BUILDING CONNECTIONS WITH YOUNG STUDENTS
Every morning, Logan Benfield’s second-grade students at East Gresham Elementary School give him a sign as they walk through the classroom door. These might include fist bumps, salutes and dance moves.
“It’s a great morning when students do random dance moves,” Benfield said. “I can also see how they’re doing based on what their demeanor is like.”
Shawnda Adams, who nominated Benfield as an Amazing Educator, praised him for consistently engaging students during the pandemic and the 2020 wildfires.
“He still made it the best year for my student and was the most fun,” Adams wrote in her nomination, adding that her son was always excited to go to school and see Benfield. “This year he is still going above and beyond.”
Before joining the Gresham Barlow team, Benfield taught English in Europe and worked as a substitute teacher.
“I was able to get many different perspectives (in Europe), from English language learners and different cultures,” he said. “As a substitute teacher, I was able to see different classrooms before I stepped into my own.”
Growing up, Benfield had foster siblings who inspired him to become a teacher.
“(Having foster siblings) taught me that the world is bigger than myself,” he said.
Since joining the team at East Gresham Elementary in 2020, Benfield has enjoyed teaching second grade.
“A lot of people say second grade is the best grade to teach, and I’m starting to see why,” he said. “A lot of independence happens. They ask more questions and get more analytical. There are a lot of ‘whys.’”
Along with answering their questions, Benfield also appreciates supporting students emotionally.
“I really love the opportunity to be what students need. They come in with different experiences,” he said, adding that he appreciates that students feel safe around him. “Students feel like they can share with me.”
One of his favorite parts of his day with students is circle time, where they discuss a variety of topics, including social emotional skills.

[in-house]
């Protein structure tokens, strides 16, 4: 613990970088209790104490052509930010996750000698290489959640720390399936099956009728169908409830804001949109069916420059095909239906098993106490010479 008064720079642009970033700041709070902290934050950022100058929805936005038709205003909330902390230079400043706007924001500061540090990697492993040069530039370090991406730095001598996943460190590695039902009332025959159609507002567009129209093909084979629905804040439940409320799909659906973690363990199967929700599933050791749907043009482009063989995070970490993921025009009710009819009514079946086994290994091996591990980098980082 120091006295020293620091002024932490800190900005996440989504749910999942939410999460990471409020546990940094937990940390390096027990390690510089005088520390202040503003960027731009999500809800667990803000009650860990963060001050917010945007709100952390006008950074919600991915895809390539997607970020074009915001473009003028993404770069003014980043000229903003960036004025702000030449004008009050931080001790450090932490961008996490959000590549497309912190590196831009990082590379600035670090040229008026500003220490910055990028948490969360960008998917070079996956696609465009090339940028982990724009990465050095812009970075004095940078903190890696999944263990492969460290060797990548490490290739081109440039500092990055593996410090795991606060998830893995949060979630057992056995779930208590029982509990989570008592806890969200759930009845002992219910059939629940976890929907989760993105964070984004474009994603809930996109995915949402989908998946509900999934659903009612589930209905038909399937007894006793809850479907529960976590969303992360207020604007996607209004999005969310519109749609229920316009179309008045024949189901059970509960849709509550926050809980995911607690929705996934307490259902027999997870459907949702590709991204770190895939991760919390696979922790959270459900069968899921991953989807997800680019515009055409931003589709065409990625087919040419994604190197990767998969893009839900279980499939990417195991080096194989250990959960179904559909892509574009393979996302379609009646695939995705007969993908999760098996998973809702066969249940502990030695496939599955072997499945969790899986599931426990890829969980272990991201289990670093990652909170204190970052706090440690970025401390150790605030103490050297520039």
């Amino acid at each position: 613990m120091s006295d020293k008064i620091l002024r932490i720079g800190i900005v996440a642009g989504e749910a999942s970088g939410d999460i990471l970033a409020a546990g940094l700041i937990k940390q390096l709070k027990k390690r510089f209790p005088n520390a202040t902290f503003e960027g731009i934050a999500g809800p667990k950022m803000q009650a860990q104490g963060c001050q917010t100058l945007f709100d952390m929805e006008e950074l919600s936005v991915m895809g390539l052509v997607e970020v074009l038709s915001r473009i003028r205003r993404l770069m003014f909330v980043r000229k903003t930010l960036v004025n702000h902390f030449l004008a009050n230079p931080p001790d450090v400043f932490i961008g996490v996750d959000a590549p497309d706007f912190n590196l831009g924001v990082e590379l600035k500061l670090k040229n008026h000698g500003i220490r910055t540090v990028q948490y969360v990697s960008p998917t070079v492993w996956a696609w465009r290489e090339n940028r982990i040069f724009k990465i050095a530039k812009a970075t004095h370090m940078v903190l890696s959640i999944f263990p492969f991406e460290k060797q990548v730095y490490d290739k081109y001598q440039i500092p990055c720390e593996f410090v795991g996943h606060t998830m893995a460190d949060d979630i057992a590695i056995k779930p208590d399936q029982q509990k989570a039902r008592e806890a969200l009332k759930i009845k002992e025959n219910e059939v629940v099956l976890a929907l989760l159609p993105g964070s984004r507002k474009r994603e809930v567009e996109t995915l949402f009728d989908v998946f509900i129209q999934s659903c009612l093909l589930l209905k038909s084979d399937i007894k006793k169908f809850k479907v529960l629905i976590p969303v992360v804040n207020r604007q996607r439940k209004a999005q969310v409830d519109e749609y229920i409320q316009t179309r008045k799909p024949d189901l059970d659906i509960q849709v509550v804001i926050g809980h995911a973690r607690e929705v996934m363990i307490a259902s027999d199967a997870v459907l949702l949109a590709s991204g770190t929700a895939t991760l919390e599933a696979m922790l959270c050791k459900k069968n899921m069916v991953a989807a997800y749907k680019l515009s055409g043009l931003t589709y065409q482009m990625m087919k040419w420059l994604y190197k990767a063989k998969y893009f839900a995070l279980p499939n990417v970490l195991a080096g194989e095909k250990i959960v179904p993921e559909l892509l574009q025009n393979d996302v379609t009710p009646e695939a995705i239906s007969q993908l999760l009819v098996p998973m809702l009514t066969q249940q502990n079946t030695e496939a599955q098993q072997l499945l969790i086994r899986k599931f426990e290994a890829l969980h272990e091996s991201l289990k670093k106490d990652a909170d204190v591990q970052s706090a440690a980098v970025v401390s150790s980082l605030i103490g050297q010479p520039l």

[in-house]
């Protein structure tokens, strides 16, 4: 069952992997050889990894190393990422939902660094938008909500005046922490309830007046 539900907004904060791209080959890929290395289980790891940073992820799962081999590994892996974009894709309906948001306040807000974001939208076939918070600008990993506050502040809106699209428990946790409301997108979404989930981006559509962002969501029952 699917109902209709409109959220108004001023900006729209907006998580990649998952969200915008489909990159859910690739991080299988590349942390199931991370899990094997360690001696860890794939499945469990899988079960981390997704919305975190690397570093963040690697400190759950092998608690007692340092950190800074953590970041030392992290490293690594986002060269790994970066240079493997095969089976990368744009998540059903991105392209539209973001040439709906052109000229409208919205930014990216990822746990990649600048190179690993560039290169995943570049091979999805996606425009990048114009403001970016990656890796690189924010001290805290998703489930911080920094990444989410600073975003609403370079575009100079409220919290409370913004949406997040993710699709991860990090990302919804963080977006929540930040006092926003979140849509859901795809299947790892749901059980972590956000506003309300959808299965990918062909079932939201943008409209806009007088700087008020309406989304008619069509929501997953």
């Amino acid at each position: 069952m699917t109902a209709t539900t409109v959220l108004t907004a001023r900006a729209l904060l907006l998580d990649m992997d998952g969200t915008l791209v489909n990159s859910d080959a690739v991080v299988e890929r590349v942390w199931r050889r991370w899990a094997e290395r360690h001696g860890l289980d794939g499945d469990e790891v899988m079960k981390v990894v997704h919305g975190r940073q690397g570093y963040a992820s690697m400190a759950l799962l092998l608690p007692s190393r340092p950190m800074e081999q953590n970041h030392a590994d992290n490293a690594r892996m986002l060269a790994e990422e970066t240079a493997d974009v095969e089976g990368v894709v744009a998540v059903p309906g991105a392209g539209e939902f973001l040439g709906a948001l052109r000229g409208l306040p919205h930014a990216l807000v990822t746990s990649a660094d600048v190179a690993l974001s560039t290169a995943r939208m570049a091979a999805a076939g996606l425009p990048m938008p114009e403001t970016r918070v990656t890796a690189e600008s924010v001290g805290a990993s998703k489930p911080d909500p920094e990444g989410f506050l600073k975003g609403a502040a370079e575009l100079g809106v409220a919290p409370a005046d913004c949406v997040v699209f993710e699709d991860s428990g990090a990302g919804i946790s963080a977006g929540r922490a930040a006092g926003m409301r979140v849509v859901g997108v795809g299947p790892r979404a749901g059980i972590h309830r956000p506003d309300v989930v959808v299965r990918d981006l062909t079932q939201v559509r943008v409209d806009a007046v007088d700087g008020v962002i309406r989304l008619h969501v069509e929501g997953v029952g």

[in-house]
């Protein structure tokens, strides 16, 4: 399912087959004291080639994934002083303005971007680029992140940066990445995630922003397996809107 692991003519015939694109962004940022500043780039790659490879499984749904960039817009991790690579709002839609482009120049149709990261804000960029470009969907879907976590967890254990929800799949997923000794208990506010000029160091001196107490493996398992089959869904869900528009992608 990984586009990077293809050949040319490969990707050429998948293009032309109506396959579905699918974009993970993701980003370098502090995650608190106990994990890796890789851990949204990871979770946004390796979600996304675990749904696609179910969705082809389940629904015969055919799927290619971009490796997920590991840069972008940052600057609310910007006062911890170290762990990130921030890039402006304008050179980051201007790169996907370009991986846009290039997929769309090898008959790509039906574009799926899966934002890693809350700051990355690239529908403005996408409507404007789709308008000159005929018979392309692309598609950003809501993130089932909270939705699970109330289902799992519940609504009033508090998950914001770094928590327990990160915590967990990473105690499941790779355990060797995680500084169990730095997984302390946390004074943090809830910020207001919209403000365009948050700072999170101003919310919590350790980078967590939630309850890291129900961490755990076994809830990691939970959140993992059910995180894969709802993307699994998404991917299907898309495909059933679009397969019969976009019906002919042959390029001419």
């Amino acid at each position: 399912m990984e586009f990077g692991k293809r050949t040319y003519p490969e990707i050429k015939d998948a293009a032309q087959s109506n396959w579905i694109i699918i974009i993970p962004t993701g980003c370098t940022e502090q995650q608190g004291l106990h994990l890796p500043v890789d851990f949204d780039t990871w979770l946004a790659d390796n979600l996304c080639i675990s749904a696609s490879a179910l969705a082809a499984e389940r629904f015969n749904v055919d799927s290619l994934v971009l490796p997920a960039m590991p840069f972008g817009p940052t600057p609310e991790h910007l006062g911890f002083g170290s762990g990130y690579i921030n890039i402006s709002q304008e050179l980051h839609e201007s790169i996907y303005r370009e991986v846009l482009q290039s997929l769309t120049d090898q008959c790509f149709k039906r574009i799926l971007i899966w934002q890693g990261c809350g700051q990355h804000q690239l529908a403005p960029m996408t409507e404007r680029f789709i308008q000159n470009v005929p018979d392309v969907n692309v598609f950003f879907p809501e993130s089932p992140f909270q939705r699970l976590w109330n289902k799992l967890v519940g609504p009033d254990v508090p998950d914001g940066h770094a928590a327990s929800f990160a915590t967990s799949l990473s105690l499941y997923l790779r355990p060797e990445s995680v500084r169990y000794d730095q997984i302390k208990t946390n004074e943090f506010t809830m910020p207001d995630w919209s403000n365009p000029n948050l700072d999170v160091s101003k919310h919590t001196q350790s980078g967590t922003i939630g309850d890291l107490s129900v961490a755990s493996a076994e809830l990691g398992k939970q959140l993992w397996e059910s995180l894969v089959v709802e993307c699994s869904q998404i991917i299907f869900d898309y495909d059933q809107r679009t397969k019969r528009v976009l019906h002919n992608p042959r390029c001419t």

“We have mystery Mondays, where we focus on the mysteries of the universe, like where chocolate comes from and which animal has the biggest heart,” he said.
Teaching through the COVID-19 pandemic and the 2020 wildfires has been tumultuous at times, but Benfield has been focused on supporting his students throughout these changes.
“There’s a lot of hurt that even the students can see, but they don’t fully understand. As a classroom community, we talk about what’s going on and how we can help our community and our school,” he said, noting that this sometimes looks like sending notes of encouragement or visiting students in other classrooms.
Benfield has also been working with students on the pandemic’s impact on their academics.
“The pandemic was hard for families to juggle, and students come in at different levels,” he said.
He sometimes has students work with fellow student mentors.
“Higher level students can coach their peers. Sometimes they learn better when they’re working peer to peer,” he said
One of the most significant differences between hybrid and distance learning compared to having students regularly in the classroom again is that Benfield “can constantly check in on students.”
“Last year, we had to be more intentional about doing that,” he said. “There were students with their cameras off, and I would ask them to stay after class to chat. I would open the meeting room early and use breakout rooms as well.”
When his students move onto the third grade, Benfield hopes they have learned more about both empathy and critical thinking skills.
“Empathy is a huge factor in my life. I try to impress (empathy) on them in all that we do,” he said. “My goal is for them to be more aware of how others feel.”